Talking Sustainability, Soup And Stout With Campbell’s Dave Stangis

Read the full story in Forbes.

Dave Stangis has dedicated over three decades of his career to steering sustainability and corporate social responsibility (CSR) efforts at two iconic American companies, Intel and Campbell Soup Company. As Vice President of Corporate Responsibility and Chief Sustainability Officer at Campbell, Dave has built the company’s reputation for setting a high bar on sustainability and corporate responsibility in the food industry. Case in point: Campbell was recognized as a top corporate citizen by Corporate Responsibility Magazine for the eighth consecutive year.

Campbell set an ambitious goal to cut the environmental footprint of its product portfolio in half by 2020, which entails reducing energy use by 35 percent, recycling 95 percent of its global waste stream, and sourcing 40 percent of the company’s electricity from renewable or alternative energy sources.

I recently spoke with Dave to learn about his approach to setting big sustainability goals, the role of technology and innovation in building a more sustainable food system, and which kind of beer goes best with a bowl of soup.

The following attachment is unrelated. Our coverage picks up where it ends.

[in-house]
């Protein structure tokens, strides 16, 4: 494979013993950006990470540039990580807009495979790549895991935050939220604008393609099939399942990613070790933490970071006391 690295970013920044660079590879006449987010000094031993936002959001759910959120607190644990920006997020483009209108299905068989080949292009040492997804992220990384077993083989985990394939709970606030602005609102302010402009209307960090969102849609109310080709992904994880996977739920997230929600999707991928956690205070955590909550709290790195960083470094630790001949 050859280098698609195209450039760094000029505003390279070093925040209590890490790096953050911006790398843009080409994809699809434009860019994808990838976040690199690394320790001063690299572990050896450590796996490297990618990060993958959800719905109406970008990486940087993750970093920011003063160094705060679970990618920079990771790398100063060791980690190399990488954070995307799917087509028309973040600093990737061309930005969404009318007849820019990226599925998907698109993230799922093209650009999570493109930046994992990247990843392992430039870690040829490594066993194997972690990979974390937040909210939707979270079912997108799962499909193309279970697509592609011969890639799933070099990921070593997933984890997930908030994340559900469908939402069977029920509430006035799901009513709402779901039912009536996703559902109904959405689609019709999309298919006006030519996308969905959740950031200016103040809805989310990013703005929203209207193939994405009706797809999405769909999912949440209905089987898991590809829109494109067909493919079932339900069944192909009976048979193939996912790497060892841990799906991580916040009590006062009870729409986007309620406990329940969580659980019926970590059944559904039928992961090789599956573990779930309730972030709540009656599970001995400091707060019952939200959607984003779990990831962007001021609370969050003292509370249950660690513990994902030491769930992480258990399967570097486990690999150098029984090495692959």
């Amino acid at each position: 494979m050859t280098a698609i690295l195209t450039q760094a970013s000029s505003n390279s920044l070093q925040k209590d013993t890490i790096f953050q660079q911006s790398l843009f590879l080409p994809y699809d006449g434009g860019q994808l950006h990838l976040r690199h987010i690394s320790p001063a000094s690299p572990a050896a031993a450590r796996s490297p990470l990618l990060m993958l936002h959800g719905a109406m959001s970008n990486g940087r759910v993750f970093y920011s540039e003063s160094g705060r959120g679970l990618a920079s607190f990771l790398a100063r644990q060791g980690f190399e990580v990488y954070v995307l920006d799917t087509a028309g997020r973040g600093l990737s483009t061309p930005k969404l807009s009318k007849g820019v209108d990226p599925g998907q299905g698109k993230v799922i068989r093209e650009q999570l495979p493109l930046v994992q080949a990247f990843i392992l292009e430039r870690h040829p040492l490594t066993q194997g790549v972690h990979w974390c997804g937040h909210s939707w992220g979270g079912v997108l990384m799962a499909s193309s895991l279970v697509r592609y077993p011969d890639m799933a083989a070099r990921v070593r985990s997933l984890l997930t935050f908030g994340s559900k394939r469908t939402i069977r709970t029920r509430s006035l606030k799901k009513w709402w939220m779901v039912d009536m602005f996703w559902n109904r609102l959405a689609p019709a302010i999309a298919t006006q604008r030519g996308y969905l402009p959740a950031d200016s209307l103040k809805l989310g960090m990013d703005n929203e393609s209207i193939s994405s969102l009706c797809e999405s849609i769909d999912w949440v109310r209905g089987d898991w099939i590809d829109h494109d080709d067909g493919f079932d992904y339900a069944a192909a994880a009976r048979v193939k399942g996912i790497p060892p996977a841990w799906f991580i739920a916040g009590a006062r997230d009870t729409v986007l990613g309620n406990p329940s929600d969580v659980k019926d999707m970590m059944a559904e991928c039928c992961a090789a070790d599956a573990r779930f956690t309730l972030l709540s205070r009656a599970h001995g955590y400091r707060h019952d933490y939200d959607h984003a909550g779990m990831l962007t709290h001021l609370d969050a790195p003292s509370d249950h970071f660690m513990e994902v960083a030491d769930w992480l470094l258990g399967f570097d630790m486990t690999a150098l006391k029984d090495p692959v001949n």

No More Dunkin’ those Donuts in Foam Cups, Come 2020

Read the full story in Environmental Leader.

Dunkin’ Donuts plans to begin phasing out polystyrene foam cups beginning this spring, planning to have completely eliminated polystyrene cups from its global supply chain by 2020. While the majority of Dunkin’ Donuts’ international markets are currently using paper cups, the company will work to replace foam cups with a new, double-walled paper cup throughout its US stores as quickly as manufacturing capabilities can get up to speed. Dunkin’ Donuts has been searching for a suitable – and affordable – replacement for polystyrene cups since 2011.

EPA’s Scott Pruitt asks whether global warming ‘necessarily is a bad thing’

Read the full story in the Washington Post.

As head of the Environmental Protection Agency, Scott Pruitt has repeatedly questioned the scientific consensus that rising levels of carbon dioxide from human-fueled activity are warming the planet.

He’s now taking a different tack: Even if climate change is occurring, as the vast majority of scientists say it is, a warmer atmosphere might not be so awful for humans, according to Pruitt.